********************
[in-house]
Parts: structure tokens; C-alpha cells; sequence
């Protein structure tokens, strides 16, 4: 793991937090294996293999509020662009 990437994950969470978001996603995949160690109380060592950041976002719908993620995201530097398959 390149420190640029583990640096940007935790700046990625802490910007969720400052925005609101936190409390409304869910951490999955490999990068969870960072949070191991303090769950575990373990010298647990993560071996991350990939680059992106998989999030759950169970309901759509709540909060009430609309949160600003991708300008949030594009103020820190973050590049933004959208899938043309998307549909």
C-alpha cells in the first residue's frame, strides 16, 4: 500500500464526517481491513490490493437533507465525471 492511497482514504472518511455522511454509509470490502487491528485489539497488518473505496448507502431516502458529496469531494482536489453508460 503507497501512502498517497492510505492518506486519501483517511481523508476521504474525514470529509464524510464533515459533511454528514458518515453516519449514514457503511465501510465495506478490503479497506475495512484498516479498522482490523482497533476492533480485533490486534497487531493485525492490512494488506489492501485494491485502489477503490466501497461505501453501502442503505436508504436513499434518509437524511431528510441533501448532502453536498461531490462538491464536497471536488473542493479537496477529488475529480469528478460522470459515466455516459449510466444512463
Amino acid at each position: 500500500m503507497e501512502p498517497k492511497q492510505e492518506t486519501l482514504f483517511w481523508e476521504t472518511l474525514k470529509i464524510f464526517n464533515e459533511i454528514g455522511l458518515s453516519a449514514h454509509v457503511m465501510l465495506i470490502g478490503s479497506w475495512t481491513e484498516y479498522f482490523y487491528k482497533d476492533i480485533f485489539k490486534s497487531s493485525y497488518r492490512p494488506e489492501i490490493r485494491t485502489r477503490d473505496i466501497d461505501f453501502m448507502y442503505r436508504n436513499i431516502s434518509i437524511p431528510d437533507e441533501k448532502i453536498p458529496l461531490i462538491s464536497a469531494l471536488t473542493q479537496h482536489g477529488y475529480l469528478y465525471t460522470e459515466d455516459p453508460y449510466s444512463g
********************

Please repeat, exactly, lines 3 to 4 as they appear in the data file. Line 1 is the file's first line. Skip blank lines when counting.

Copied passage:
């Protein structure tokens, strides 16, 4: 793991937090294996293999509020662009 990437994950969470978001996603995949160690109380060592950041976002719908993620995201530097398959 390149420190640029583990640096940007935790700046990625802490910007969720400052925005609101936190409390409304869910951490999955490999990068969870960072949070191991303090769950575990373990010298647990993560071996991350990939680059992106998989999030759950169970309901759509709540909060009430609309949160600003991708300008949030594009103020820190973050590049933004959208899938043309998307549909």
C-alpha cells in the first residue's frame, strides 16, 4: 500500500464526517481491513490490493437533507465525471 492511497482514504472518511455522511454509509470490502487491528485489539497488518473505496448507502431516502458529496469531494482536489453508460 503507497501512502498517497492510505492518506486519501483517511481523508476521504474525514470529509464524510464533515459533511454528514458518515453516519449514514457503511465501510465495506478490503479497506475495512484498516479498522482490523482497533476492533480485533490486534497487531493485525492490512494488506489492501485494491485502489477503490466501497461505501453501502442503505436508504436513499434518509437524511431528510441533501448532502453536498461531490462538491464536497471536488473542493479537496477529488475529480469528478460522470459515466455516459449510466444512463